GCSAA Class A superintendent Ryan Cummings is stewardship-driven at Elcona Country Club in Bristol, Ind., where a bee hotel is among his numerous projects. Photo by Sam Householder
On County Road 21, a fairly new hotel is creating quite the buzz.
You might as well call GCSAA Class A superintendent Ryan Cummings the builder, owner and caretaker of it. In April, his work was introduced at Elcona Country Club in Bristol, Ind. The bee hotel — a facet of the club’s participation as a certified member of Audubon International — was a labor of love for Cummings.
“We’re always seeing if we can build additional habitat,” says Cummings, 39, a 14-year GCSAA member. “We have three owl boxes, which were used for the first time this year. That’s pretty cool.”
All it took was an intriguing sound for Cummings to increase Elcona’s ongoing commitment to produce a comprehensive Audubon footprint at the property. “I opened my office door in 2014 and heard the noise. I thought, ‘What is that?’” he says. Immediately, he assumed something was wrong. “It was like, ‘What is broken now?’ We have a road that bisects the property, an area that has about 12 different species of wildflowers. I go out there, and the bees were buzzing in the milkweed and black-eyed Susans,” Cummings says. “They’re not very far from the golf course, just off the west edge of the 16th fairway.”
Being anywhere near a golf course was not part of Cummings’ original plan. “I’m a late bloomer,” he says. Cummings went to Purdue University, earned a degree in food manufacturing operations and landed a job that he soon learned wasn’t so tasty. “I was tired of eating my dinner at 4 a.m.,” says Cummings, who worked for a major potato chip manufacturer.
An avid golf fan, Cummings decided he wanted to be in the golf industry in some capacity. So, at 25, he went back to school, enrolling in turfgrass science at Purdue and securing his second degree there.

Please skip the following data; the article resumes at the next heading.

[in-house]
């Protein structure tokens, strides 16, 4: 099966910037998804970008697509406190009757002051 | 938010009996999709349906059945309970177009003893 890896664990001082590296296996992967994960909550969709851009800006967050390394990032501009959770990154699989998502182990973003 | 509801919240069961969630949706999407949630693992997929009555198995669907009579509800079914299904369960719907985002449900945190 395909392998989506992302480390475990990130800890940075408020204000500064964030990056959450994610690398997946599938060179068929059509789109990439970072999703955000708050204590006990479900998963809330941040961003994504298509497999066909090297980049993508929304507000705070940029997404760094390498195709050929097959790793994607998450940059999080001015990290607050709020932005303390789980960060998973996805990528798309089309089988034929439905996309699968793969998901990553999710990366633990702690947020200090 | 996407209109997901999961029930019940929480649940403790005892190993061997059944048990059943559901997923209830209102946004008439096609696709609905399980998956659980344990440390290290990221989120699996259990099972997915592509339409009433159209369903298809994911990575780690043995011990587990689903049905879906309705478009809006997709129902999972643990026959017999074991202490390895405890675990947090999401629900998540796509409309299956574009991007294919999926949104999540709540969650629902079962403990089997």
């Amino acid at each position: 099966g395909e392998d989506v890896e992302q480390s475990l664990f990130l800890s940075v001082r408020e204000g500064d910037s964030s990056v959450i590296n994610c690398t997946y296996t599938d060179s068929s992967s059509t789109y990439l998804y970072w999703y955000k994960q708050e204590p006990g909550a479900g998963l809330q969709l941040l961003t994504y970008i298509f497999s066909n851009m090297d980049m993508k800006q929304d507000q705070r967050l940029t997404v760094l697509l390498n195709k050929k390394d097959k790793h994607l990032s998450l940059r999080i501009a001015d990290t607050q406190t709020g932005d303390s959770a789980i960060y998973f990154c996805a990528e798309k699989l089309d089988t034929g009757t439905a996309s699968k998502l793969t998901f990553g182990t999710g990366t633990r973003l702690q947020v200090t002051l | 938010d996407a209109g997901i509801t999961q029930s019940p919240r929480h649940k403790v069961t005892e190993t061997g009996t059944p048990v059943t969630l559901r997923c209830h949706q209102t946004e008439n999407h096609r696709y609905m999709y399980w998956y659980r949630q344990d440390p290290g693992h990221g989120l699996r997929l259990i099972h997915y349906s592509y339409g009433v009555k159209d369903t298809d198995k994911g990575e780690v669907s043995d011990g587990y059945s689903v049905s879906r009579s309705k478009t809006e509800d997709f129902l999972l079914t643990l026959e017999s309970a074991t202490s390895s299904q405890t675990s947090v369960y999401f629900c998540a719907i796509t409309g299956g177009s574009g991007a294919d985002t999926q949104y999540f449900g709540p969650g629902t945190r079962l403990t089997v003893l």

Superintendent Jim Scott was instrumental in Cummings’ development. Scott, who oversees Birck Boilermaker Golf Complex at Purdue, set the example. “It was watershed management, learning that working on a golf course property is more than taking care of turf,” Cummings says. “It’s managing natural resources and being a good steward of the environment.”
Cummings was an assistant for nearly two years at Elcona before becoming a superintendent for the first time at Plymouth (Ind.) Country Club. He returned to Elcona as its superintendent four years ago. He is a past president of the Michiana GCSA and of the Midwest Regional Turf Foundation. He and his wife, Monica, have two children, Matthew and Zoey.
Cummings developed an interest in woodworking at a young age, a hobby that was handed down from his father, Steven. Those skills now pay dividends at Elcona. “I made a jewelry box in middle school. It might’ve been for a girlfriend; I don’t know,” Cummings says. “I’m planning a dining room table now.”
The nearly 80-pound bee hotel that Cummings built from non-treated scrap lumber resembles a three-story house. Stationed on a retaining wall nearly 2 feet above the ground and mounted on two vertical posts that are buried 3 feet into the ground, the hotel stands nearly 4 feet tall. Cummings drilled approximately 300 holes in various blocks and logs inside the frame for queen bees to lay their eggs. He has no major concerns about the bees (including mason bees and leaf-cutter bees) causing an issue for golfers. “These are solitary bees. They’re very unlikely to sting because there’s no nest to defend,” Cummings says. “We’re providing them a habitat instead of just an old log on the ground.”
Members are kept abreast of the bee hotel, a rain garden that protects groundwater, nesting boxes, ever-growing natural areas and the club’s participation in Audubon’s Monarchs in the Rough program, which is geared toward the preservation of the declining pollinator. All of these goings-on are chronicled on Cummings’ Elcona Country Club blog. He has also hosted a First Green event for 300 middle school and high school students, where the golf course has served as an environmental learning lab.
Cummings’ efforts are noticed. “Ryan works way too hard, puts in too many hours,” says Elcona’s golf professional, Tom Thome. “He cares about the place. He has a lot of pride, a lot of knowledge.”
The interest in his work makes it all worthwhile for Cummings, who wants to stay as busy as a bee when it comes to enhancing the experience at Elcona. “Membership has always been supportive of our Audubon program,” says Cummings, adding that former superintendent Tom Zimmerman deserves credit for registering Elcona for the Audubon Sanctuary program several years ago. “One of our older members wanted to bring out his grandson to see the bees. What we do is definitely a talking point for our members. They’re like, ‘What is Ryan building now?’”
Three or four more bee hotels, that’s what. At least, that’s his plan. “Stewardship is a huge part of what we (superintendents) all do,” Cummings says.
Howard Richman is GCM’s associate editor.